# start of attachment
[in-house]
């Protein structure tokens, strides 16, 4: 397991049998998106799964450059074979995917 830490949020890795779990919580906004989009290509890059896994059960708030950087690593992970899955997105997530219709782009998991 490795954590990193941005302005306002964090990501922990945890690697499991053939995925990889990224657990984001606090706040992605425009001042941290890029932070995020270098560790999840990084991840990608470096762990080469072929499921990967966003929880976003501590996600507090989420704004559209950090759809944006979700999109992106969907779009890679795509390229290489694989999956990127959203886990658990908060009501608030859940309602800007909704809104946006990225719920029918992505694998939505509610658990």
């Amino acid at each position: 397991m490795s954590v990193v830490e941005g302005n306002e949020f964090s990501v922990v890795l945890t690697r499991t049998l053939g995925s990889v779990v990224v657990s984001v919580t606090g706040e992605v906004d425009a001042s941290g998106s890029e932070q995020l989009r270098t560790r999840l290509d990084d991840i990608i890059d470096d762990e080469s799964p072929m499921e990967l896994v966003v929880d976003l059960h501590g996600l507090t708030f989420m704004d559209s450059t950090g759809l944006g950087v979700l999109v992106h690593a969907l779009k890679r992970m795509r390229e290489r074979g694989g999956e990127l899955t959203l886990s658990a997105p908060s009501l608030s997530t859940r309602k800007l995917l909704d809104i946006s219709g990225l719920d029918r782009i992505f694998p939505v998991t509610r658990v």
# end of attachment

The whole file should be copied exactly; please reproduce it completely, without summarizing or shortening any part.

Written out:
[in-house]
């Protein structure tokens, strides 16, 4: 397991049998998106799964450059074979995917 830490949020890795779990919580906004989009290509890059896994059960708030950087690593992970899955997105997530219709782009998991 490795954590990193941005302005306002964090990501922990945890690697499991053939995925990889990224657990984001606090706040992605425009001042941290890029932070995020270098560790999840990084991840990608470096762990080469072929499921990967966003929880976003501590996600507090989420704004559209950090759809944006979700999109992106969907779009890679795509390229290489694989999956990127959203886990658990908060009501608030859940309602800007909704809104946006990225719920029918992505694998939505509610658990």
């Amino acid at each position: 397991m490795s954590v990193v830490e941005g302005n306002e949020f964090s990501v922990v890795l945890t690697r499991t049998l053939g995925s990889v779990v990224v657990s984001v919580t606090g706040e992605v906004d425009a001042s941290g998106s890029e932070q995020l989009r270098t560790r999840l290509d990084d991840i990608i890059d470096d762990e080469s799964p072929m499921e990967l896994v966003v929880d976003l059960h501590g996600l507090t708030f989420m704004d559209s450059t950090g759809l944006g950087v979700l999109v992106h690593a969907l779009k890679r992970m795509r390229e290489r074979g694989g999956e990127l899955t959203l886990s658990a997105p908060s009501l608030s997530t859940r309602k800007l995917l909704d809104i946006s219709g990225l719920d029918r782009i992505f694998p939505v998991t509610r658990v």